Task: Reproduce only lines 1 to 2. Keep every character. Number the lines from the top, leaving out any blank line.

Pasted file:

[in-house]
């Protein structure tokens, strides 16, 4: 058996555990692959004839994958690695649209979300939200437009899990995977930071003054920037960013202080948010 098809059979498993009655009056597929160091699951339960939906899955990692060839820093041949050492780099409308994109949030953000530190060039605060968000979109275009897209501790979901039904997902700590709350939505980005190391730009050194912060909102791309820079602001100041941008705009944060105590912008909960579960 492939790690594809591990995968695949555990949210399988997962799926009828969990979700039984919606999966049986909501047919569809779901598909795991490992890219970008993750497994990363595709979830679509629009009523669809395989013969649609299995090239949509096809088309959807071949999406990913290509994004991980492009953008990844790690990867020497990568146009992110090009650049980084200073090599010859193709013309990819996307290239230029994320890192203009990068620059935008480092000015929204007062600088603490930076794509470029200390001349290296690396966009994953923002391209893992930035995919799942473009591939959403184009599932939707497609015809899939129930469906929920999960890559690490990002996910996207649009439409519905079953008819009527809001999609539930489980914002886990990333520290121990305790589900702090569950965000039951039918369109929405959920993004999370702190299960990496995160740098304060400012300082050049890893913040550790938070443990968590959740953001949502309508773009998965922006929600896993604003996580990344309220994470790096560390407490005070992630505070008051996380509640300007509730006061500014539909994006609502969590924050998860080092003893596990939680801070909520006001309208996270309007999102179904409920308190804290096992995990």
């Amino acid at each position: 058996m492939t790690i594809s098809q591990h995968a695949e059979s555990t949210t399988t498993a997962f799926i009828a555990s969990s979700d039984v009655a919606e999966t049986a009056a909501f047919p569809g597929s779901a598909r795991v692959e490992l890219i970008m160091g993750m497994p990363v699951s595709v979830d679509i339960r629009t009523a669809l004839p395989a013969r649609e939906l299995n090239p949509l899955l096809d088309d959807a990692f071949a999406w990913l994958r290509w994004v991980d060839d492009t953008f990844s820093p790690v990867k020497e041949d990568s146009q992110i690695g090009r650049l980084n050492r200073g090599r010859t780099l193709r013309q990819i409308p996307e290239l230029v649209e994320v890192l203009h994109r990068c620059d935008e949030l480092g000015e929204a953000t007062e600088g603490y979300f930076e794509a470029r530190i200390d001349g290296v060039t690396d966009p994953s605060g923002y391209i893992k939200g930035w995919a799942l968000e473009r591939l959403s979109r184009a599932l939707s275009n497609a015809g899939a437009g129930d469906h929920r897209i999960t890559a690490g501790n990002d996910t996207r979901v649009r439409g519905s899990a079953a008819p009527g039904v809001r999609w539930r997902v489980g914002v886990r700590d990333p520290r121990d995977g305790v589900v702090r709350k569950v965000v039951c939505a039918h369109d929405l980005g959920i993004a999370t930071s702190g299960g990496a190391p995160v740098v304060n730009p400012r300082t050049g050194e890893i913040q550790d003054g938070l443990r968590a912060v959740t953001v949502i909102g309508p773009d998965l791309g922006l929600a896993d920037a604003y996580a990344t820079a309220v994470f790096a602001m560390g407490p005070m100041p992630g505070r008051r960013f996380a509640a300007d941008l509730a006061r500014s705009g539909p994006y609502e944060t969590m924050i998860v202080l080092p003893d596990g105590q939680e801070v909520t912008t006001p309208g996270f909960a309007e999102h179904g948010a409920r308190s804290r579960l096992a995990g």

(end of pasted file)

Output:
[in-house]
């Protein structure tokens, strides 16, 4: 058996555990692959004839994958690695649209979300939200437009899990995977930071003054920037960013202080948010 098809059979498993009655009056597929160091699951339960939906899955990692060839820093041949050492780099409308994109949030953000530190060039605060968000979109275009897209501790979901039904997902700590709350939505980005190391730009050194912060909102791309820079602001100041941008705009944060105590912008909960579960 492939790690594809591990995968695949555990949210399988997962799926009828969990979700039984919606999966049986909501047919569809779901598909795991490992890219970008993750497994990363595709979830679509629009009523669809395989013969649609299995090239949509096809088309959807071949999406990913290509994004991980492009953008990844790690990867020497990568146009992110090009650049980084200073090599010859193709013309990819996307290239230029994320890192203009990068620059935008480092000015929204007062600088603490930076794509470029200390001349290296690396966009994953923002391209893992930035995919799942473009591939959403184009599932939707497609015809899939129930469906929920999960890559690490990002996910996207649009439409519905079953008819009527809001999609539930489980914002886990990333520290121990305790589900702090569950965000039951039918369109929405959920993004999370702190299960990496995160740098304060400012300082050049890893913040550790938070443990968590959740953001949502309508773009998965922006929600896993604003996580990344309220994470790096560390407490005070992630505070008051996380509640300007509730006061500014539909994006609502969590924050998860080092003893596990939680801070909520006001309208996270309007999102179904409920308190804290096992995990």